Being raised, I had always asked myself and in some cases my mother why my woolly hair can hardly be tamed like those white little girls with pigtails I see from the movies. And anytime my mother would pull a comb through my kinks, I would personally cry and even find a hiding place so I would not have to endure the anguish from the teeth from the comb through my kinks. Often than not, to appease me, my mother would take me towards the hair dresser to relax my course hard- to- manage hair; in Africa this is known as the stubborn hair. But soon what was as soon as a full, fluffy healthy black cloud transformed into discolored strands falling lifeless from my head due to too wrong and too frequent application by my hair dresser. And So I lost all my crowning glory. And that was once i found my solution: The Hair piece. Today, I am just one of the African women that want to wear “hair-that-does-not-belong-to-me”. But, performs this justify our craze for brazilian virgin hair?
What baffles me is the rate in which African women nowadays have taken a likening to the Brazilian, Peruvian, Malaysian, Indian hairs. Lets not focus on how expensive these extensions are today. Don’t get me wrong, I am just not against it because I myself go in for such hair extensions. I was recently talking to a male friend of mine and that he thought to me “Edna, It is possible to call me whatever you want and have the highest pity for my girlfriend but then that is what it is…. I will never purchase the fee for weaves, wigs or Brazilian hair of any type for my woman and that i is going to be extremely proud if my sisters’ boyfriends and husbands carry out the same. Those activities are far too damn expensive”.
I remember when all of that the standard woman had was her natural hair, and attachments were once-in-a-while luxuries. Taking a look at my mum in the beautiful wedding gown, as well as the tiara in her full curly hair, I can only ask where those days go. Today, it’s almost unthinkable for a bride to walk down the aisle without hair extensions. Make that Brazilian Hair.
Some years back, a woman would only braid her hair before Christmas. Wigs were utilised with the rich and political figures who planned to look classy. Unfortunately, many at times ended up like Tina Turner on the bad hair day. For our own religious sisters who couldn’t stand the very thought of using what they called ‘the mermaid spirit’s hair,’ wool arrived in handy.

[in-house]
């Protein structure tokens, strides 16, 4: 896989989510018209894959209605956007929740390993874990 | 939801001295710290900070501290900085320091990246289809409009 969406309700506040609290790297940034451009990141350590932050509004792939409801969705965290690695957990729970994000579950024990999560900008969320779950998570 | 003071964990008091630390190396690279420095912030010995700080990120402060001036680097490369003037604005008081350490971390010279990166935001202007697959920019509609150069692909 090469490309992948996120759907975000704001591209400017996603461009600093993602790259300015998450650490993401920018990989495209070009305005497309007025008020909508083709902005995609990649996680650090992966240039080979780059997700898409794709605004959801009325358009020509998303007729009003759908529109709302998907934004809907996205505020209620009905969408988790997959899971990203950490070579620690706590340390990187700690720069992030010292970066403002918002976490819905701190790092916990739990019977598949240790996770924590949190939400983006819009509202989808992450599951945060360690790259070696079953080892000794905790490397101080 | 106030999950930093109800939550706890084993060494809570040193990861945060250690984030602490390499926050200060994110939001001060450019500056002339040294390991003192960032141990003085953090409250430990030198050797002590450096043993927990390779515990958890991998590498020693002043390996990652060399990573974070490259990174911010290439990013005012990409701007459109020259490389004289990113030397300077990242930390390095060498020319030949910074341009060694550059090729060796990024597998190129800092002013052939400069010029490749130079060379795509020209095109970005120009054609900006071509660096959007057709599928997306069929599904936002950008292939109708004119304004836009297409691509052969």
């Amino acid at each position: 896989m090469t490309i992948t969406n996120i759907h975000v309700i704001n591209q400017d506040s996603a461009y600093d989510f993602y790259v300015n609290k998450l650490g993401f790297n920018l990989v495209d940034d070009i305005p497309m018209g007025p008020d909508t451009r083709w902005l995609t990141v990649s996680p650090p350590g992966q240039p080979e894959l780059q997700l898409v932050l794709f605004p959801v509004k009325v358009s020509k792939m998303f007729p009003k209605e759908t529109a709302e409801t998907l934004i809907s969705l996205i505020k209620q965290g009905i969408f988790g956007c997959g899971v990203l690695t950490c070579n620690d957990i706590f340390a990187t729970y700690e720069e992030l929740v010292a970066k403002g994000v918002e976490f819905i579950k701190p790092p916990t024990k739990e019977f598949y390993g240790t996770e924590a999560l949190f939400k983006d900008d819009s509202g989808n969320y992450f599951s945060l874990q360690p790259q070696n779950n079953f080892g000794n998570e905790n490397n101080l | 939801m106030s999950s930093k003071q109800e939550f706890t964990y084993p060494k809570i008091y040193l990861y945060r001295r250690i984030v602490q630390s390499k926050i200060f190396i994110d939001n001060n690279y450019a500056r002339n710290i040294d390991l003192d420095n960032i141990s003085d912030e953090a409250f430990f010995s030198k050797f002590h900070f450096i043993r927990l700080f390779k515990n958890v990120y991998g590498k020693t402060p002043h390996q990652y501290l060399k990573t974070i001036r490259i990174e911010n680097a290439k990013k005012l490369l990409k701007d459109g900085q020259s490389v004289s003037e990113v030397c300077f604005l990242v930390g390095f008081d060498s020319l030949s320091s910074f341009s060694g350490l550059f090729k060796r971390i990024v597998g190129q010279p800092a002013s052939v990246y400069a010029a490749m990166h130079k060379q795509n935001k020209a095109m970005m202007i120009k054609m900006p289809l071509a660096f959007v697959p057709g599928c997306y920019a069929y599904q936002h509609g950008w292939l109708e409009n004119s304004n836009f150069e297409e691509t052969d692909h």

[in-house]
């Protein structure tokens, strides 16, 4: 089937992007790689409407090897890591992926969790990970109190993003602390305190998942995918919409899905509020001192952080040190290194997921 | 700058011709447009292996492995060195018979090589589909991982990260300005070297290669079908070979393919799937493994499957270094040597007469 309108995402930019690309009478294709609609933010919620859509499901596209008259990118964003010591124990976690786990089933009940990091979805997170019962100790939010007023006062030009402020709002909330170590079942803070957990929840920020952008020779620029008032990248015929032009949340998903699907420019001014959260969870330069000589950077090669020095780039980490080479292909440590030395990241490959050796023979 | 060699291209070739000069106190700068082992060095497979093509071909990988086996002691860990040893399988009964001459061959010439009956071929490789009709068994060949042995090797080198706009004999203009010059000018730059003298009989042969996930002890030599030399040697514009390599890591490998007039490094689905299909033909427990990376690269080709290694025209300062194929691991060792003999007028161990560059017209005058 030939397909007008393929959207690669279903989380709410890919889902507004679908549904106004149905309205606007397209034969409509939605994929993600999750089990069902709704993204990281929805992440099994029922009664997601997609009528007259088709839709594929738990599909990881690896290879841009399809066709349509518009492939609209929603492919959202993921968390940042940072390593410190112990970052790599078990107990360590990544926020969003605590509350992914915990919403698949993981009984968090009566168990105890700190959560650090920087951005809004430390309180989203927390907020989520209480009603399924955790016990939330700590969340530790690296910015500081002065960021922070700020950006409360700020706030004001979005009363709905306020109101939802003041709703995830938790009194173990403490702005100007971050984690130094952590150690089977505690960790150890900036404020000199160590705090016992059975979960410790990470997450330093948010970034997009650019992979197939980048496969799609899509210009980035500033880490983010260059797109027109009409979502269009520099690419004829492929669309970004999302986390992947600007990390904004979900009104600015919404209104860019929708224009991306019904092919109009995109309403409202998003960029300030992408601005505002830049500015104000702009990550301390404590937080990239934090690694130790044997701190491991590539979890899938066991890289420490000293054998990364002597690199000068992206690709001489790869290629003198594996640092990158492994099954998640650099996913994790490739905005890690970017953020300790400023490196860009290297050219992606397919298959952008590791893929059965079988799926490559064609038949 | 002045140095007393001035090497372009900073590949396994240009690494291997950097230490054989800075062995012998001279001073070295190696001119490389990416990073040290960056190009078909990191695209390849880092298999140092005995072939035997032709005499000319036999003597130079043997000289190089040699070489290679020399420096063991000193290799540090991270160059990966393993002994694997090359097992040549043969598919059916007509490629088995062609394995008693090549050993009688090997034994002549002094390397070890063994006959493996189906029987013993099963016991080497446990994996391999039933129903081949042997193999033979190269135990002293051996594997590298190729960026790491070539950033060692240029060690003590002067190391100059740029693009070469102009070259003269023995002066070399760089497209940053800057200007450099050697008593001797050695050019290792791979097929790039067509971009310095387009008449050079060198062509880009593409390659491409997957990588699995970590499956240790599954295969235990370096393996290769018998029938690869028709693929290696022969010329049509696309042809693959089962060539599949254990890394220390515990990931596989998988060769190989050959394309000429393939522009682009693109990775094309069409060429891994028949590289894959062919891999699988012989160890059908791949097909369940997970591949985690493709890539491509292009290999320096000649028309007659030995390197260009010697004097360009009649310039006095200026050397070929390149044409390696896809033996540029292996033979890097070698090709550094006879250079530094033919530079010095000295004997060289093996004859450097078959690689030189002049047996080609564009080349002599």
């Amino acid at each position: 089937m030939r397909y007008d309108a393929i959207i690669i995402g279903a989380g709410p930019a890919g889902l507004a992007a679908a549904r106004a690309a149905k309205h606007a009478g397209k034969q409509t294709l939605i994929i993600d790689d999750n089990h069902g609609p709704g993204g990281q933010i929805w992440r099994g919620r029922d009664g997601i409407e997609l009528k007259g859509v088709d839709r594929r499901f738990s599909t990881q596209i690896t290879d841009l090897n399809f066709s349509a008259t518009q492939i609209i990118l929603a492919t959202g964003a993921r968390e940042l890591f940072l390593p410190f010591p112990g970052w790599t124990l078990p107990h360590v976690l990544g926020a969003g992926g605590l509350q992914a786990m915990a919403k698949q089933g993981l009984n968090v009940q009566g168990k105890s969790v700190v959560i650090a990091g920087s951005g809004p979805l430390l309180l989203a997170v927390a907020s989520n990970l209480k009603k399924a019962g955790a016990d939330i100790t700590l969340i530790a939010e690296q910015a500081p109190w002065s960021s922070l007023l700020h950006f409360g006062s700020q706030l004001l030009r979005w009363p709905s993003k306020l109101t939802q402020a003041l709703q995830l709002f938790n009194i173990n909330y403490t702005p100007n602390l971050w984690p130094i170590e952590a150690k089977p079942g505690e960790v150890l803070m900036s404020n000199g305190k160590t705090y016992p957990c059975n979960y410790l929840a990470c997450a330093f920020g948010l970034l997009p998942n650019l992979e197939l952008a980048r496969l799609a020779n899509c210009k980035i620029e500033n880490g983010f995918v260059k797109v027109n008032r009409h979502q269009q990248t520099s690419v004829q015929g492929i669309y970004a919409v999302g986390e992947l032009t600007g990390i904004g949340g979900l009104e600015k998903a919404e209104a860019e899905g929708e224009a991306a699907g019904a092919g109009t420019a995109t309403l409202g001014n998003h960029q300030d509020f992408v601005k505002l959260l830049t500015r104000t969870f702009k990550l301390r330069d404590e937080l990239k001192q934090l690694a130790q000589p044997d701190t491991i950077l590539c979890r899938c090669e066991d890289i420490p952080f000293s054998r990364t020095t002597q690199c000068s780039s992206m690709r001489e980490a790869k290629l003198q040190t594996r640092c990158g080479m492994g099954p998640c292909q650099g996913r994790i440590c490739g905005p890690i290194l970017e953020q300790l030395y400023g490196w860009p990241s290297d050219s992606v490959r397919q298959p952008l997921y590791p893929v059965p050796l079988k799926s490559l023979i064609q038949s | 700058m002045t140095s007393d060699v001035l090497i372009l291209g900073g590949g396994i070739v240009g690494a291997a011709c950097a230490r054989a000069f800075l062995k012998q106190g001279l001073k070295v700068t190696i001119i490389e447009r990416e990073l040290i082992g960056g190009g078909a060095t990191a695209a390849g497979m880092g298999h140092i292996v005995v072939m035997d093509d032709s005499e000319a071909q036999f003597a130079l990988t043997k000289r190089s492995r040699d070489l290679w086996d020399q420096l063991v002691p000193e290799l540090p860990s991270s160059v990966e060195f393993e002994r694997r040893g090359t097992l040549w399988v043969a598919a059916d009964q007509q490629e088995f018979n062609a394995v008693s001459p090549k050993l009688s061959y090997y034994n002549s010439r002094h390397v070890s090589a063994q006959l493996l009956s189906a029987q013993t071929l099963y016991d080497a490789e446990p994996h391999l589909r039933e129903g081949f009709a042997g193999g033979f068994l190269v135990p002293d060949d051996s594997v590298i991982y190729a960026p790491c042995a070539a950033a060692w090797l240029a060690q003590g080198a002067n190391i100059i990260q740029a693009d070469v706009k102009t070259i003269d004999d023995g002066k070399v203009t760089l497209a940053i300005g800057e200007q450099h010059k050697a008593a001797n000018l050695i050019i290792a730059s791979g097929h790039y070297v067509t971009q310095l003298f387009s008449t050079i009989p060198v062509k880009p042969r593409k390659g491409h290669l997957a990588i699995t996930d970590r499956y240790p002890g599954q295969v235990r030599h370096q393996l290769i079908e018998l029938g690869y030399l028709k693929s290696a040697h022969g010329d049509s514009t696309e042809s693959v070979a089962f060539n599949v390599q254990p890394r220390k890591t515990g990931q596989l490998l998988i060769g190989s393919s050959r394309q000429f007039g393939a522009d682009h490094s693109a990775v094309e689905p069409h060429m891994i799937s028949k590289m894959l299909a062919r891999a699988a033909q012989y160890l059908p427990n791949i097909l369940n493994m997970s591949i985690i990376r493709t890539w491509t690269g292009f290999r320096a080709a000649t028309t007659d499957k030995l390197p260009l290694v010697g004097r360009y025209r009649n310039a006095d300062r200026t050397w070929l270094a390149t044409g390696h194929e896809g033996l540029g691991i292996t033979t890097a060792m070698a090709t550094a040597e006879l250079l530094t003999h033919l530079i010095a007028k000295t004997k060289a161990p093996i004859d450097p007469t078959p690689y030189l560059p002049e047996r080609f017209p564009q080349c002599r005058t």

Genevieve Nnajis, Yvonne Nelsons, Yvonne Okoros, Nadia Buaris and Jackie Appiahs have done absolutely nothing to assist the situation. We percieve these stars at movie premieres, from the movies, on the shopping centers in reality everywhere flaunting their good Brazilian hairs. Now, African women walk the streets of Accra, Lagos and Johannesburg with weaves of all kinds in the Brazilian hair, Malaysian hair, Indian hair, Bohemian hairs and all sorts of sort of hairs named by their area of origin.
Exactly what is even sad is that, all these weaves come from all the aforementioned places except Africa. African women even walk around with weaves starting from 8, 10, 12, 14,16 to 24 inches or even more from the hot sweltering African sun. Some are installing these hairs in order to obtain that compliment, “Oooh girl, you possess good quality Brazilian hair there!” You realize we all have that friend. Meanwhile, they are doing not really know the distinction between these weaves.
I ran across a lady who walked in to a salon and wanted a big difference of hairdo. Mind you, she had on hair extensions given that the Nile which had been probably 2 weeks old and she bought 2 bits of 24-inch weave-ons. I had been a bit envious of her since she could afford to buy a fresh piece every 2 weeks and that i couldn’t. She brought a 33dexjpky of a celebrity along with her hoping that this stylist could give her that same hair look . I expected her just to walk by helping cover their her pretty long hair. By the time the stylist was completed her, your hair on the head was half the size of what she’d bought. Amazing, she could afford to chop all that Brazilian hair all inside the mission to appear to be some celebrities who could afford more hair weaves than she could.
Unless my little analysis was flawed, I found that most natural-haired women save decent money in hair expenses when compared to frequent patrons of hair weaves, considering the inflated value of the weave, the charge to have it on, and the risk of not liking the outcome, taking it off a week later and putting on a different one. I suppose some husbands and boyfriends would be the ones with weeping wallets, because for that big hair spenders, as long as the funds keeps flowing they are going to still go on getting one Brazilian weave after another.